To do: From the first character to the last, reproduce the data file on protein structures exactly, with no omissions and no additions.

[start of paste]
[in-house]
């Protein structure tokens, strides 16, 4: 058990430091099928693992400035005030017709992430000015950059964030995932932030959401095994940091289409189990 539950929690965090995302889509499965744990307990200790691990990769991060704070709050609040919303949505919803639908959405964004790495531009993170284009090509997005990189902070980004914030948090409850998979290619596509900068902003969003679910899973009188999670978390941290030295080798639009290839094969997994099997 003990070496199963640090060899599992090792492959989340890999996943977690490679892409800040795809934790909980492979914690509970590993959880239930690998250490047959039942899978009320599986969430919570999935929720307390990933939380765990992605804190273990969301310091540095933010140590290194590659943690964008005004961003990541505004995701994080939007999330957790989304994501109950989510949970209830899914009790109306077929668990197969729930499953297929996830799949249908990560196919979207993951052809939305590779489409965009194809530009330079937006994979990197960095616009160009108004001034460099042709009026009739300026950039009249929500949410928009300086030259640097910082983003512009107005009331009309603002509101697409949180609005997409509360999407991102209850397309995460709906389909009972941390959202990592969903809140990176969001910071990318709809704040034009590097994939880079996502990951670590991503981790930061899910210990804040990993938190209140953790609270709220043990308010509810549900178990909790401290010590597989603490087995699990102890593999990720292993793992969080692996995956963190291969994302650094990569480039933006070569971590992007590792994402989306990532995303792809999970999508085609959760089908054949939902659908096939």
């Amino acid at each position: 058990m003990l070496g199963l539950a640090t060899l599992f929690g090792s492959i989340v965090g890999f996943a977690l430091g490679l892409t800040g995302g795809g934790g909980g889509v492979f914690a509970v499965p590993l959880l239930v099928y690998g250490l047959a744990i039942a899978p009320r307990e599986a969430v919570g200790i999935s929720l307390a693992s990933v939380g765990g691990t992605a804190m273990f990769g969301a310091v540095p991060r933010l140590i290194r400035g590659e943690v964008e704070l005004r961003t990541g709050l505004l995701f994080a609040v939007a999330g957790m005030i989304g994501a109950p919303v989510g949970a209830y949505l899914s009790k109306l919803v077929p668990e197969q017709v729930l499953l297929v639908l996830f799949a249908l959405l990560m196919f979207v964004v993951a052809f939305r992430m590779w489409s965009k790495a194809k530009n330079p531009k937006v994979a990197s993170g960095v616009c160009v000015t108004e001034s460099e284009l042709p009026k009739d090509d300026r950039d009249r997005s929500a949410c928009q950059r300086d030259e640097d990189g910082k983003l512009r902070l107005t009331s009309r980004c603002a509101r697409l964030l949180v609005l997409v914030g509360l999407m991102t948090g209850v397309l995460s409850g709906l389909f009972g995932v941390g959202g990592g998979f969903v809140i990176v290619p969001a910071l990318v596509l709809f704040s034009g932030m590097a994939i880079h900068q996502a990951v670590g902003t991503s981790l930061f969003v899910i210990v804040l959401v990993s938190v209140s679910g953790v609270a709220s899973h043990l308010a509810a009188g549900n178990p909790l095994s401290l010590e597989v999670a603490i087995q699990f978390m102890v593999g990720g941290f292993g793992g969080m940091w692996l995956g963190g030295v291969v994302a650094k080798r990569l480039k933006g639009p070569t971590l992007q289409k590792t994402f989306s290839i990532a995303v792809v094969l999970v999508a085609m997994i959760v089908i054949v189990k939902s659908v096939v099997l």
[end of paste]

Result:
[in-house]
């Protein structure tokens, strides 16, 4: 058990430091099928693992400035005030017709992430000015950059964030995932932030959401095994940091289409189990 539950929690965090995302889509499965744990307990200790691990990769991060704070709050609040919303949505919803639908959405964004790495531009993170284009090509997005990189902070980004914030948090409850998979290619596509900068902003969003679910899973009188999670978390941290030295080798639009290839094969997994099997 003990070496199963640090060899599992090792492959989340890999996943977690490679892409800040795809934790909980492979914690509970590993959880239930690998250490047959039942899978009320599986969430919570999935929720307390990933939380765990992605804190273990969301310091540095933010140590290194590659943690964008005004961003990541505004995701994080939007999330957790989304994501109950989510949970209830899914009790109306077929668990197969729930499953297929996830799949249908990560196919979207993951052809939305590779489409965009194809530009330079937006994979990197960095616009160009108004001034460099042709009026009739300026950039009249929500949410928009300086030259640097910082983003512009107005009331009309603002509101697409949180609005997409509360999407991102209850397309995460709906389909009972941390959202990592969903809140990176969001910071990318709809704040034009590097994939880079996502990951670590991503981790930061899910210990804040990993938190209140953790609270709220043990308010509810549900178990909790401290010590597989603490087995699990102890593999990720292993793992969080692996995956963190291969994302650094990569480039933006070569971590992007590792994402989306990532995303792809999970999508085609959760089908054949939902659908096939």
């Amino acid at each position: 058990m003990l070496g199963l539950a640090t060899l599992f929690g090792s492959i989340v965090g890999f996943a977690l430091g490679l892409t800040g995302g795809g934790g909980g889509v492979f914690a509970v499965p590993l959880l239930v099928y690998g250490l047959a744990i039942a899978p009320r307990e599986a969430v919570g200790i999935s929720l307390a693992s990933v939380g765990g691990t992605a804190m273990f990769g969301a310091v540095p991060r933010l140590i290194r400035g590659e943690v964008e704070l005004r961003t990541g709050l505004l995701f994080a609040v939007a999330g957790m005030i989304g994501a109950p919303v989510g949970a209830y949505l899914s009790k109306l919803v077929p668990e197969q017709v729930l499953l297929v639908l996830f799949a249908l959405l990560m196919f979207v964004v993951a052809f939305r992430m590779w489409s965009k790495a194809k530009n330079p531009k937006v994979a990197s993170g960095v616009c160009v000015t108004e001034s460099e284009l042709p009026k009739d090509d300026r950039d009249r997005s929500a949410c928009q950059r300086d030259e640097d990189g910082k983003l512009r902070l107005t009331s009309r980004c603002a509101r697409l964030l949180v609005l997409v914030g509360l999407m991102t948090g209850v397309l995460s409850g709906l389909f009972g995932v941390g959202g990592g998979f969903v809140i990176v290619p969001a910071l990318v596509l709809f704040s034009g932030m590097a994939i880079h900068q996502a990951v670590g902003t991503s981790l930061f969003v899910i210990v804040l959401v990993s938190v209140s679910g953790v609270a709220s899973h043990l308010a509810a009188g549900n178990p909790l095994s401290l010590e597989v999670a603490i087995q699990f978390m102890v593999g990720g941290f292993g793992g969080m940091w692996l995956g963190g030295v291969v994302a650094k080798r990569l480039k933006g639009p070569t971590l992007q289409k590792t994402f989306s290839i990532a995303v792809v094969l999970v999508a085609m997994i959760v089908i054949v189990k939902s659908v096939v099997l």